Mr Speaker (2011 Pulpit – Salute, by Unbridled; $10,000)
The Grade 1-winning Phipps family homebred Mr Speaker is bred on the same cross as leading sire Tapit.
A Grade 3 winner on turf at 2, Mr Speaker scored an upset victory in the $1,250,000 Belmont Derby-G1T as a 3-year-old over a strong international field. He also triumphed in the Coolmore Lexington-G3 on Keeneland’s Polytrack as a sophomore, and at 4 he added a victory in the Commonwealth Cup-G2T at Laurel, plus a high-priced Belmont allowance. Trainer Shug McGaughey repeatedly maintained that Mr Speaker would have been equally effective on dirt, but while he wasn’t disgraced when 5th in the Travers-G1, he could do no better than 7th in his only other dirt start (the Holy Bull-G2 at Gulfstream in his 3-year-old debut).
As a son of Pulpit out of the Unbridled mare Salute, Mr Speaker has been heavily marketed as being bred on the same cross and having similar racing credentials as Tapit. In fact, Mr Speaker has arguably an even better female family that Tapit, in that his 2nd dam is unbeaten Hall of Famer Personal Ensign, who is the ancestress of no fewer than 12 other stakes winners. Although inbred 3×4 to Mr. Prospector and 5×5 to Buckpasser, Mr Speaker is free of any Northern Dancer blood – so it will be interesting to see if he has similar success to Tapit with mares from that line, given that it will be an outcross in Mr Speaker’s case (as opposed to Tapit, who is inbred 5×3 to Northern Dancer’s son Nijinsky II – read more from Anne Peters).
What seems likely to work against Mr Speaker’s chances of emulating Tapit’s success at stud is that he was strictly a turf runner, and thus he will get fewer chances than if he had run successfully on the dirt – even though his pedigree seems to lean more towards dirt success.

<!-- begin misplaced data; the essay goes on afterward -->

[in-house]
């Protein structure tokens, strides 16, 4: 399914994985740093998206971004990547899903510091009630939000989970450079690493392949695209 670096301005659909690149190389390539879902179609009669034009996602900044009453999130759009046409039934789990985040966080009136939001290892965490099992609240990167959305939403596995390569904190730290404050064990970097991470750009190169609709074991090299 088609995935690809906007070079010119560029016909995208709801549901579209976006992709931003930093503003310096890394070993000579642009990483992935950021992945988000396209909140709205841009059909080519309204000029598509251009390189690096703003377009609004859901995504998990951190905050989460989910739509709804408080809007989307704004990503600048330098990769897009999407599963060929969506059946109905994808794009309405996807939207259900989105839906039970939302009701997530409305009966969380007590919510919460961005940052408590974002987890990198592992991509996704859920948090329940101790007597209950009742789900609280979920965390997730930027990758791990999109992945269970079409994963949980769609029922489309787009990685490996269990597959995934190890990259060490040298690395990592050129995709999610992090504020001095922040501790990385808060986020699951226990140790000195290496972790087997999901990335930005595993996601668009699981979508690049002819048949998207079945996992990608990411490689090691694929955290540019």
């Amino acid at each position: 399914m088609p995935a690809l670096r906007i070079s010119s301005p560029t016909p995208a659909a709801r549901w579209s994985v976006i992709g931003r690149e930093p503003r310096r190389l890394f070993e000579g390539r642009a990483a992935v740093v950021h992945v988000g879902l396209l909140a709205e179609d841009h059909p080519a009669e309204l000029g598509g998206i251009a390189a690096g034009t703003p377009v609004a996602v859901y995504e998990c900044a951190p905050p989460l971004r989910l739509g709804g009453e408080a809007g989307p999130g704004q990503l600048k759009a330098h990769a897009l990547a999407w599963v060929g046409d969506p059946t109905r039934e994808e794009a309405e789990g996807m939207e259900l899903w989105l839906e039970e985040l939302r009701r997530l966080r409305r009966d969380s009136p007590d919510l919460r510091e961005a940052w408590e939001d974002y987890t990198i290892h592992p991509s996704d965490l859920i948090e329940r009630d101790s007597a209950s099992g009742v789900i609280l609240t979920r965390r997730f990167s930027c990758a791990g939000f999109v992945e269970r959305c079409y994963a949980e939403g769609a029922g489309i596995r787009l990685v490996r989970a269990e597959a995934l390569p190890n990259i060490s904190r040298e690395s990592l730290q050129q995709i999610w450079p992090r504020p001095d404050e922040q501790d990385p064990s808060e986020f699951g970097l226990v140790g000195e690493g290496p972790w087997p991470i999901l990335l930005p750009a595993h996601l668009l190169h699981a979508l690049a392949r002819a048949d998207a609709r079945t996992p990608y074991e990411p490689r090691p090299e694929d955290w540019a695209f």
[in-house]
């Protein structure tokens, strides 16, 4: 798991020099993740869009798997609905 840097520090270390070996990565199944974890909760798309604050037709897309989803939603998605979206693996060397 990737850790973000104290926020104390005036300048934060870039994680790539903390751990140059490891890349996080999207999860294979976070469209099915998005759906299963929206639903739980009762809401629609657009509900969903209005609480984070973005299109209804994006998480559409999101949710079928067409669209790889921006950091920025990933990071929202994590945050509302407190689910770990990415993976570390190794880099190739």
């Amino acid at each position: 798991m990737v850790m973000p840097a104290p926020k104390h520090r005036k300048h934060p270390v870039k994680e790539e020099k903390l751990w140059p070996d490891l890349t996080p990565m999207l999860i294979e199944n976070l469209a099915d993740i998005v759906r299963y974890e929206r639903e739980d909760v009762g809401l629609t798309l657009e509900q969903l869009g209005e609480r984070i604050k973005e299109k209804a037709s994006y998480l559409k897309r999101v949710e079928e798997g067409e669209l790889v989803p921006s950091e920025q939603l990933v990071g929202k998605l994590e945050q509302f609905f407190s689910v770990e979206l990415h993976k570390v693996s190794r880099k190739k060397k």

But as an attractive, neatly-made Grade 1 winner from an excellent family at a top farm, to see Mr Speaker turn into a success at stud would not be a huge surprise.
WinStar also adds four new stallions for 2016, two of the six in the high-priced group, and a pair of more moderately-priced prospects:
Carpe Diem (2012 Giant’s Causeway – Rebridled Dreams, by Unbridled’s Song; $25,000)
A brilliant Grade 1 winner at 2 & 3 with looks to match, Carpe Diem is one of the rare million-dollar purchases to prove he was worth that price on the track.
Carpe Diem sold for $550,000 as a yearling and blossomed into a $1,600,000 2-year-old in-training purchase following a :10.1 pre-sale breeze. He showed from the start of his racing career that such speed was no fluke when he went wire-to-wire from the inside post in a 5-1/2 furlong maiden on closing day at Saratoga, winning by 2 lengths over eventual Grade 2-winning sprinter Ready For Rye.
Stretched all the way out to a mile and a sixteenth for his second start, Carpe Diem proved he was more than up to the challenge and romped home by 6 over the likes of Mr. Z and Keen Ice in the Breeders’ Futurity-G1 at Keeneland (after its return to dirt) for trainer Todd Pletcher. Carpe Diem then closed out his juvenile campaign with a 2nd-place finish as the favorite in the Breeders’ Cup Juvenile-G1 behind Texas Red.
Carpe Diem kicked off his 3-year-old season with a 5 length win in the Tampa Bay Derby-G2 (over Divining Rod, Danzig Moon and Ocean Knight), and followed that up with a 3-length victory back at Keeneland in the Blue Grass-G1. That led to him being the 3rd choice for American Pharoah’s Kentucky Derby-G1, in which he could finish only 10th in what would turn out to be his final start after a knee chip led to his retirement.